Cryptojacking has become the biggest threat to computer users these days. The malware used to perform this task seems capable of mining different cryptocurrencies. A new report claims this trend is linked to a software leak affecting the NSA last year.
The NSA Eternal Blue Debacle:
Folks who keep an eye on cybersecurity may recall the NSA incident of last year.
A hacker collective known as “The Shadow Brokers” obtained one of the intelligence agency’s tools. That software goes by the name of Eternal Blue. It can sniff out vulnerabilities in outdated Microsoft Systems software. The Shadow Brokers eventually released its code to the public. Since then, it has made the rounds through different attacks.
The bigger concern is what the existence of Eternal Blue highlights. Criminals quickly realized there was an unknown flaw in the software they could use to their advantage. Being able to use someone else’s computer resources opens up many new illicit business opportunities. Researchers are confident Eternal Blue’s theft is the main reason why cryptojacking is such a prominent trend today.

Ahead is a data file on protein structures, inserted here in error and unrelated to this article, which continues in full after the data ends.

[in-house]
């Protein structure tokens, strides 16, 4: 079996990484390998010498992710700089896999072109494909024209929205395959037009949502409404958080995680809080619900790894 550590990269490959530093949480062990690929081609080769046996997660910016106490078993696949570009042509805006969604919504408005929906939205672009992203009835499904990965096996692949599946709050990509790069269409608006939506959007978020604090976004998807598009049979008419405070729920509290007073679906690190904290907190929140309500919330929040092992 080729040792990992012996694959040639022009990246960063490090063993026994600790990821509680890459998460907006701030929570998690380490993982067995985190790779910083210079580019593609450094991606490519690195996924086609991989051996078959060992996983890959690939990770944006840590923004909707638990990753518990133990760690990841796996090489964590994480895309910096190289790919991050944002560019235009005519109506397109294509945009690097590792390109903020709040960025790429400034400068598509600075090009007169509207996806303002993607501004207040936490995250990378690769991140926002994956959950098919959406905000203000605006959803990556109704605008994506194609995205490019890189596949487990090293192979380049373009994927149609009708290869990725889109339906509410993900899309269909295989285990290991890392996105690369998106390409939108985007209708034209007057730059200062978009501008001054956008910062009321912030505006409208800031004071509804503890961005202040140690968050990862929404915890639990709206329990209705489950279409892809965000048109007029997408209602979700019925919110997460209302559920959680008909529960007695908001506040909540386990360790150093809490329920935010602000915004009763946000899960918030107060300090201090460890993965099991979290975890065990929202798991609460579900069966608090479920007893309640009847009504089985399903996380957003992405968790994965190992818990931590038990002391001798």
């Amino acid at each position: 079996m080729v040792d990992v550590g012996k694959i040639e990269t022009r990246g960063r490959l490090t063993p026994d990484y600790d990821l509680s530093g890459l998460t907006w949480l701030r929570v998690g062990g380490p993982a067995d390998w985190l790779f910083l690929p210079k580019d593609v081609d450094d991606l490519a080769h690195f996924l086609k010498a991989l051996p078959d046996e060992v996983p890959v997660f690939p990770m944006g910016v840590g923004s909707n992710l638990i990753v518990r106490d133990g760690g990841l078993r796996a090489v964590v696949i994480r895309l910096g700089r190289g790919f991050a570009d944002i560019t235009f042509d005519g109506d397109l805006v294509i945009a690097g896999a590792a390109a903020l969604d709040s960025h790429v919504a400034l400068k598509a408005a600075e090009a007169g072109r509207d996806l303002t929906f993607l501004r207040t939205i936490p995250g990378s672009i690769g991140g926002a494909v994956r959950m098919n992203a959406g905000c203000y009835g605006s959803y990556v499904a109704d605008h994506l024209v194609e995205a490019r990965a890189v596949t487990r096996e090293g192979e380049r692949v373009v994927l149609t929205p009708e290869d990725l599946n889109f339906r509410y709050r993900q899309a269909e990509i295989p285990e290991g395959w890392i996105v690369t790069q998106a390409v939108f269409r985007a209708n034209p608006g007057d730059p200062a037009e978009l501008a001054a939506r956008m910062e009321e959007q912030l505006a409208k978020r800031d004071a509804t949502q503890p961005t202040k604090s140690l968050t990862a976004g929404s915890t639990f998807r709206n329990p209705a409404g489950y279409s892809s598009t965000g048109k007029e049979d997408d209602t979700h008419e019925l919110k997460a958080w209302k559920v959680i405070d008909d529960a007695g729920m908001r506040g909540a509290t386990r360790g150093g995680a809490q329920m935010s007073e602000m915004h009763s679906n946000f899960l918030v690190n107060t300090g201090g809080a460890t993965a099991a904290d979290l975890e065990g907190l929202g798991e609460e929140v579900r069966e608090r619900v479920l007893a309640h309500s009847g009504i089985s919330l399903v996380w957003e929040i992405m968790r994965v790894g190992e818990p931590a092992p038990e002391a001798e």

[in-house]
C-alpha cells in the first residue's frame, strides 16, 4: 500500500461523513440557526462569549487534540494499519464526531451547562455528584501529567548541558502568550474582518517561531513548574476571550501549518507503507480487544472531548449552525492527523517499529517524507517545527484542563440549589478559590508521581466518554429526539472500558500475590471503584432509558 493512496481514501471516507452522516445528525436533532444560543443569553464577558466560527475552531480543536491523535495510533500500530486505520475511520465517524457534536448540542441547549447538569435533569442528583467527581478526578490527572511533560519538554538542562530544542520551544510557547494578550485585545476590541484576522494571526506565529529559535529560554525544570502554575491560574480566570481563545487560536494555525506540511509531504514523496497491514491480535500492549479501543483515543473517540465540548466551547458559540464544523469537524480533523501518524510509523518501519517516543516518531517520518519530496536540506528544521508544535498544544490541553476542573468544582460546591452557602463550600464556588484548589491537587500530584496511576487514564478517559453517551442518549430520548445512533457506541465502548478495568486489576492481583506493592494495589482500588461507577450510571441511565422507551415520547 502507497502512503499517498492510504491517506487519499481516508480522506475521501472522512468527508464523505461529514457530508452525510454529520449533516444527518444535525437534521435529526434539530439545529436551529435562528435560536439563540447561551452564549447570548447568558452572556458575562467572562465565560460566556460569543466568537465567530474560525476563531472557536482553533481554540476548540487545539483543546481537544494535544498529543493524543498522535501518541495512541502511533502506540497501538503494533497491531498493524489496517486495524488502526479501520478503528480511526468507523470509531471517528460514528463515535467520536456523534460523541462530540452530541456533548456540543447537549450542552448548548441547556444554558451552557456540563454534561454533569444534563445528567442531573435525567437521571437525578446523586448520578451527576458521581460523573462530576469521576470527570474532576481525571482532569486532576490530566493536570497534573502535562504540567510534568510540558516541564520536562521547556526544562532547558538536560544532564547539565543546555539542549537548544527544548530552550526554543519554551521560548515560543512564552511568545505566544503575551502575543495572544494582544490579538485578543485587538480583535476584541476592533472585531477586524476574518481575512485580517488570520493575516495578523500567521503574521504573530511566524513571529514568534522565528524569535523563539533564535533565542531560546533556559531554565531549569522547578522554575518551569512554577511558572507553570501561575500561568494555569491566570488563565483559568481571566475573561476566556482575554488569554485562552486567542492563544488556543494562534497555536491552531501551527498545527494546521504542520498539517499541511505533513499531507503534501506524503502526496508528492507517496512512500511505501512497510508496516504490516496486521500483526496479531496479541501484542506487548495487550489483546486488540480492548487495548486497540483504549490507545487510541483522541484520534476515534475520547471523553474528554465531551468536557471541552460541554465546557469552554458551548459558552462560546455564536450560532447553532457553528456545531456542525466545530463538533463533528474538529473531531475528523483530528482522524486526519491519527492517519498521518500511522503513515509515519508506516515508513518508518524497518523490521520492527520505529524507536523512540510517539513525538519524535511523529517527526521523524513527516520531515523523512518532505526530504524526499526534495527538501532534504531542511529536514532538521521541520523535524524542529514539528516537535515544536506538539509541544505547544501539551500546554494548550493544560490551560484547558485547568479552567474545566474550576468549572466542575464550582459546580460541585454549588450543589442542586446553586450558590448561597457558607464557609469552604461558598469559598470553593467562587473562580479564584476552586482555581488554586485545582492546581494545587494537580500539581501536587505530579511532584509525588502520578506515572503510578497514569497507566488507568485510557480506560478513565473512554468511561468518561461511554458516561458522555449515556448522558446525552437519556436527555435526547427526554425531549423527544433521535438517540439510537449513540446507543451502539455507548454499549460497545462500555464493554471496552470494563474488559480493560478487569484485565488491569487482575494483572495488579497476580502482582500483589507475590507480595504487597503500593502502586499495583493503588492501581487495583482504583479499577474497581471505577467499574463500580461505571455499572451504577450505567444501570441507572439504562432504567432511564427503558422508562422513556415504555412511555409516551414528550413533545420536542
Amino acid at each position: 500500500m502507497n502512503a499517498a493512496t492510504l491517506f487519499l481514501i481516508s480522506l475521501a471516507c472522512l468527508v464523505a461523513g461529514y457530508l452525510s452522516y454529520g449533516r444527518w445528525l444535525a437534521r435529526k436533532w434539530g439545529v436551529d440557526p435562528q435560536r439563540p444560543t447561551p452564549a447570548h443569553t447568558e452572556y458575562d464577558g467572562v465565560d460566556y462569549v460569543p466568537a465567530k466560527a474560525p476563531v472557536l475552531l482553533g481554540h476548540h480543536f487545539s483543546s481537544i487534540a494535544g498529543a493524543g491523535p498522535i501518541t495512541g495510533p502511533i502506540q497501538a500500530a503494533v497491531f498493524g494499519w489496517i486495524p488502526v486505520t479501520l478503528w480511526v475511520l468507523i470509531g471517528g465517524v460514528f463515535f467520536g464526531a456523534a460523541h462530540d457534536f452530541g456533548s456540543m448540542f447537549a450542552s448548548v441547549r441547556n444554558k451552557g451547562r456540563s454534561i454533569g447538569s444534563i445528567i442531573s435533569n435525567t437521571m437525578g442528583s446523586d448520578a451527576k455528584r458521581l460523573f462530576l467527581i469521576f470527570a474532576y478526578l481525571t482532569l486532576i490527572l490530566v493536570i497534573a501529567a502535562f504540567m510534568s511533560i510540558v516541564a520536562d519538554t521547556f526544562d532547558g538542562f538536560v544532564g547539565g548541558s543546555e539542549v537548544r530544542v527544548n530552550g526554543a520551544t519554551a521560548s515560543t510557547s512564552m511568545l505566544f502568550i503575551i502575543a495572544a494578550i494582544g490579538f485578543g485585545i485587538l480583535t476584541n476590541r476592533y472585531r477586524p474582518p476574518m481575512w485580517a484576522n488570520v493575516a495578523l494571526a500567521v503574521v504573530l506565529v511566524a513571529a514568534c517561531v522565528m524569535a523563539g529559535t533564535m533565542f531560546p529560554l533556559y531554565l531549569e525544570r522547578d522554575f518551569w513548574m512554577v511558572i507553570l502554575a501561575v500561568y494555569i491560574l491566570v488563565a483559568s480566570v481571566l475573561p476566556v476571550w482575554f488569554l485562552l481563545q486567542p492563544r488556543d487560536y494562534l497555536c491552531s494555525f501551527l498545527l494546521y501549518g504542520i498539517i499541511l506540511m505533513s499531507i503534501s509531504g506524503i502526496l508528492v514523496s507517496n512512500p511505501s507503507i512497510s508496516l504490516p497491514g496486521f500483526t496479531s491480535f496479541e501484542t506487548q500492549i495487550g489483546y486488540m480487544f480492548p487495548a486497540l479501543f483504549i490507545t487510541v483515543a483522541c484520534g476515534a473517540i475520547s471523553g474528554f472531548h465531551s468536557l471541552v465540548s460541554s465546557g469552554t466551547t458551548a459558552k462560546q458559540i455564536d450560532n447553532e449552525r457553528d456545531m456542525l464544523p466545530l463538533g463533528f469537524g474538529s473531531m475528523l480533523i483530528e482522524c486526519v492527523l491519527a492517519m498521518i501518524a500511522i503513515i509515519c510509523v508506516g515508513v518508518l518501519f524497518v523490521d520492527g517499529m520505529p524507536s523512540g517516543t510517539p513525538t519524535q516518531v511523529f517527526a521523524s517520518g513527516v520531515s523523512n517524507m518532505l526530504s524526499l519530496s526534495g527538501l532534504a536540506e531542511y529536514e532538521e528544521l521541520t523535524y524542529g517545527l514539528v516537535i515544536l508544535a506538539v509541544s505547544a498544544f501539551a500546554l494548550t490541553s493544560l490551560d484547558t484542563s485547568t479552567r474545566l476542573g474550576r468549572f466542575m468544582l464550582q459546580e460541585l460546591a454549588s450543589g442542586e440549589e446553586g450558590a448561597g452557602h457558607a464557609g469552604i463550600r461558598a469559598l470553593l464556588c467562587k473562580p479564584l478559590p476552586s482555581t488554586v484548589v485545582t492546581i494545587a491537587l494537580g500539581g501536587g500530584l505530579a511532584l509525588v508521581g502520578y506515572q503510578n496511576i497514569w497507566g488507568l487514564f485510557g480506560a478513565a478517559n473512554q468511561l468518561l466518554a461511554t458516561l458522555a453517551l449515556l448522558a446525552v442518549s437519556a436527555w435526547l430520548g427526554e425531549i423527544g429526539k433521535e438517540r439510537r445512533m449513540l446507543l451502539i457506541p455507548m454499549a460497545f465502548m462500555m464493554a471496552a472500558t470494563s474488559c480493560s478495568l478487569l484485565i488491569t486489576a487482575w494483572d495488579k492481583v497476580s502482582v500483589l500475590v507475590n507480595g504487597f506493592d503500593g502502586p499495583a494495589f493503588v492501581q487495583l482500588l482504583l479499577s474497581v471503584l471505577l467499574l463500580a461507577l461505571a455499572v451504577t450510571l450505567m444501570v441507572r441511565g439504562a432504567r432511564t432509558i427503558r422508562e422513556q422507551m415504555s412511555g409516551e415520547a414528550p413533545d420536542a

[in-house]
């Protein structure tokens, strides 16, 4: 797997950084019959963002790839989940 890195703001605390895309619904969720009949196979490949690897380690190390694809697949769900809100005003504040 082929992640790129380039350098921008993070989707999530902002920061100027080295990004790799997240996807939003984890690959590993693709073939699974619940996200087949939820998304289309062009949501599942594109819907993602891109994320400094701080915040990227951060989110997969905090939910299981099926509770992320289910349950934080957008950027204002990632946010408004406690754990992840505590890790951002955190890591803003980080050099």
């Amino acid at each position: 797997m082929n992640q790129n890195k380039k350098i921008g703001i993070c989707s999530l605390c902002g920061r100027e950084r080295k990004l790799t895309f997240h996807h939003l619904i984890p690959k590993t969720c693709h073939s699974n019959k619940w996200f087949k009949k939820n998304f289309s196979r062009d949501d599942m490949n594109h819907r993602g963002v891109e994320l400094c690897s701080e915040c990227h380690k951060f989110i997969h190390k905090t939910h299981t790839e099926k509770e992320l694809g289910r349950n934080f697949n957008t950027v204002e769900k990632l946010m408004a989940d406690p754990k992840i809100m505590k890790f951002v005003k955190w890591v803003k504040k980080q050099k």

Eternal Blue isn’t just used for cryptojacking purposes either. The software has been embraced by hacker collectives across Russia and North Korea, too. The outbreak of WannaCry and NotPetya is also linked to this NSA toolkit. It is evident the public release of this tool has potentially caused a lot of unforeseen consequences. Until something changes, it seems likely illicit cryptocurrency mining will remain an increasingly popular trend.
The Cryptojacking Fight Continues:
It will be difficult to confirm if Eternal Blue is fully responsible for this cryptojacking trend.
One could also argue the leaking of this NSA tool has alerted the world to a major flaw found in the Microsoft Systems software. If no one knew the problem existed, researchers wouldn’t even know where to start. Addressing the illicit cryptocurrency mining trend will be very difficult for the foreseeable future. 2018 has seen a 457% jump in illicit cryptocurrency mining cases compared to last year.
Sadly, it seems no real progress is being made in this department. Hundreds of thousands of devices are subject to illicit cryptocurrency mining at this stage. It seems reasonable to assume more cases of illicit cryptocurrency mining will become apparent as time progresses.
The “free money” generated through cryptojacking causes plenty of concerns. It also means criminals will continue to explore the business model moving forward. This is understandable due to the ease, potential profit, and lack of consequences associated with such hacks for criminals. It is now up to professional security researchers to come up with viable countermeasures to avert damage for consumers.